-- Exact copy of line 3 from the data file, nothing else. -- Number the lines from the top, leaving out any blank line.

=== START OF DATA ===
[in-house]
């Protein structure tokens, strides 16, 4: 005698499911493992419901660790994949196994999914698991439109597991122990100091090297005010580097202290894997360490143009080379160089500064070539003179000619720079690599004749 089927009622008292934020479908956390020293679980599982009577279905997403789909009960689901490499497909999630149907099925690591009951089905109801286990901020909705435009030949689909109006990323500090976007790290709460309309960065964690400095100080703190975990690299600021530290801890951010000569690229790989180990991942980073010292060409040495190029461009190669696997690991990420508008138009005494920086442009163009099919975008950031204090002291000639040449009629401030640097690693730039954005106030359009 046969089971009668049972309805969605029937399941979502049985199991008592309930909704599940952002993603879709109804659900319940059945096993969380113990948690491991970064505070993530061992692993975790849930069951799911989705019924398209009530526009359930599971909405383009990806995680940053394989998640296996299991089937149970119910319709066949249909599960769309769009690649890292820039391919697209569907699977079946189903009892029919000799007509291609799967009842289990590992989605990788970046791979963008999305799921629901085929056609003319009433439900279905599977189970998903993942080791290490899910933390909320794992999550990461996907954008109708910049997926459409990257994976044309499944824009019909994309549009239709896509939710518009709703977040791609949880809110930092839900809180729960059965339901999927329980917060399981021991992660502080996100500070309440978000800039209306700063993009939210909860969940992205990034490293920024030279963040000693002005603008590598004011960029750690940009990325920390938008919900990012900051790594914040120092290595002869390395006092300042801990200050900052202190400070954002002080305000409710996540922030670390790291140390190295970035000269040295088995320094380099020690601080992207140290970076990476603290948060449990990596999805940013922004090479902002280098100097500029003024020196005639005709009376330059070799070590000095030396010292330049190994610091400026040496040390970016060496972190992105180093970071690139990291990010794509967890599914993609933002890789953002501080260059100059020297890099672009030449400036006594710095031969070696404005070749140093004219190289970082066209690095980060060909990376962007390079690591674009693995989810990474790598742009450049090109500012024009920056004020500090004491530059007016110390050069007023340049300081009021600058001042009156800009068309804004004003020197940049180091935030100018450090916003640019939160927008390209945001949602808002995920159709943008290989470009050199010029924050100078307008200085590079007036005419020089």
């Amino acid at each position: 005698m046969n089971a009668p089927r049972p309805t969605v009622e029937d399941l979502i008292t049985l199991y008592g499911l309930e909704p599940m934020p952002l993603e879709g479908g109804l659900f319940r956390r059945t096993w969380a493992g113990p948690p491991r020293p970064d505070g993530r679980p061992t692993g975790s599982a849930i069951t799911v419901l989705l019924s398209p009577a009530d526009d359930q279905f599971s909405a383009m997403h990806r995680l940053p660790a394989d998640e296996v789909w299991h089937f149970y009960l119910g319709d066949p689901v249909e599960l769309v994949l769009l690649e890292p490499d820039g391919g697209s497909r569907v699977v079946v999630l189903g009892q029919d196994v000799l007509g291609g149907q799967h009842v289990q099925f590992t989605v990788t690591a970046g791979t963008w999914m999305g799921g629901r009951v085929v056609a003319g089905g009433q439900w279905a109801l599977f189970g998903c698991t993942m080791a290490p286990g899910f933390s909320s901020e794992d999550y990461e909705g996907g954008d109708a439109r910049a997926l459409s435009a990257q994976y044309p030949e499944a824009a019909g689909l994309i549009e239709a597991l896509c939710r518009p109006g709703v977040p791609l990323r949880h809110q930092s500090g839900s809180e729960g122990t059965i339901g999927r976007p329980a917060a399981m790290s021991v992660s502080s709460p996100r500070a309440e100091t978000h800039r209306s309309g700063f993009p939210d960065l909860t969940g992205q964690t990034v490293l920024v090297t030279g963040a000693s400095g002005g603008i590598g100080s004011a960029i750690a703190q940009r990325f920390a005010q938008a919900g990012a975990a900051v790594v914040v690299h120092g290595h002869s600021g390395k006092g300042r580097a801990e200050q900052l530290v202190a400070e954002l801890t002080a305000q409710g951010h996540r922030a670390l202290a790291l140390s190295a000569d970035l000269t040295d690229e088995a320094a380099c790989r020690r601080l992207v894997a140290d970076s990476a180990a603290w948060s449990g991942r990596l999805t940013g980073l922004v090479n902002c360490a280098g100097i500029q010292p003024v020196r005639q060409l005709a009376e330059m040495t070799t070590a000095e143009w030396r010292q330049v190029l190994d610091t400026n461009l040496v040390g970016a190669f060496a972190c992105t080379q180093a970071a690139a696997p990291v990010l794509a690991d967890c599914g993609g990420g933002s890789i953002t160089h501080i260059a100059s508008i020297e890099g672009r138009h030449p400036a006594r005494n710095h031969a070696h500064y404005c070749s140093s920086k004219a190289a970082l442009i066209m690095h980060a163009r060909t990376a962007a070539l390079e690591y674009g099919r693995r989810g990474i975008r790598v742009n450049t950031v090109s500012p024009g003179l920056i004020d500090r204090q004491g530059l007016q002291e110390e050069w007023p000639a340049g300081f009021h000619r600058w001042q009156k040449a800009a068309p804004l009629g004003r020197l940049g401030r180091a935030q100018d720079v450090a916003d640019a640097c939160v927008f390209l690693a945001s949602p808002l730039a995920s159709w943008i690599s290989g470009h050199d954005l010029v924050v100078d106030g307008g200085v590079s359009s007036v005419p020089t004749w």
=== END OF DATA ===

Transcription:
């Amino acid at each position: 005698m046969n089971a009668p089927r049972p309805t969605v009622e029937d399941l979502i008292t049985l199991y008592g499911l309930e909704p599940m934020p952002l993603e879709g479908g109804l659900f319940r956390r059945t096993w969380a493992g113990p948690p491991r020293p970064d505070g993530r679980p061992t692993g975790s599982a849930i069951t799911v419901l989705l019924s398209p009577a009530d526009d359930q279905f599971s909405a383009m997403h990806r995680l940053p660790a394989d998640e296996v789909w299991h089937f149970y009960l119910g319709d066949p689901v249909e599960l769309v994949l769009l690649e890292p490499d820039g391919g697209s497909r569907v699977v079946v999630l189903g009892q029919d196994v000799l007509g291609g149907q799967h009842v289990q099925f590992t989605v990788t690591a970046g791979t963008w999914m999305g799921g629901r009951v085929v056609a003319g089905g009433q439900w279905a109801l599977f189970g998903c698991t993942m080791a290490p286990g899910f933390s909320s901020e794992d999550y990461e909705g996907g954008d109708a439109r910049a997926l459409s435009a990257q994976y044309p030949e499944a824009a019909g689909l994309i549009e239709a597991l896509c939710r518009p109006g709703v977040p791609l990323r949880h809110q930092s500090g839900s809180e729960g122990t059965i339901g999927r976007p329980a917060a399981m790290s021991v992660s502080s709460p996100r500070a309440e100091t978000h800039r209306s309309g700063f993009p939210d960065l909860t969940g992205q964690t990034v490293l920024v090297t030279g963040a000693s400095g002005g603008i590598g100080s004011a960029i750690a703190q940009r990325f920390a005010q938008a919900g990012a975990a900051v790594v914040v690299h120092g290595h002869s600021g390395k006092g300042r580097a801990e200050q900052l530290v202190a400070e954002l801890t002080a305000q409710g951010h996540r922030a670390l202290a790291l140390s190295a000569d970035l000269t040295d690229e088995a320094a380099c790989r020690r601080l992207v894997a140290d970076s990476a180990a603290w948060s449990g991942r990596l999805t940013g980073l922004v090479n902002c360490a280098g100097i500029q010292p003024v020196r005639q060409l005709a009376e330059m040495t070799t070590a000095e143009w030396r010292q330049v190029l190994d610091t400026n461009l040496v040390g970016a190669f060496a972190c992105t080379q180093a970071a690139a696997p990291v990010l794509a690991d967890c599914g993609g990420g933002s890789i953002t160089h501080i260059a100059s508008i020297e890099g672009r138009h030449p400036a006594r005494n710095h031969a070696h500064y404005c070749s140093s920086k004219a190289a970082l442009i066209m690095h980060a163009r060909t990376a962007a070539l390079e690591y674009g099919r693995r989810g990474i975008r790598v742009n450049t950031v090109s500012p024009g003179l920056i004020d500090r204090q004491g530059l007016q002291e110390e050069w007023p000639a340049g300081f009021h000619r600058w001042q009156k040449a800009a068309p804004l009629g004003r020197l940049g401030r180091a935030q100018d720079v450090a916003d640019a640097c939160v927008f390209l690693a945001s949602p808002l730039a995920s159709w943008i690599s290989g470009h050199d954005l010029v924050v100078d106030g307008g200085v590079s359009s007036v005419p020089t004749w």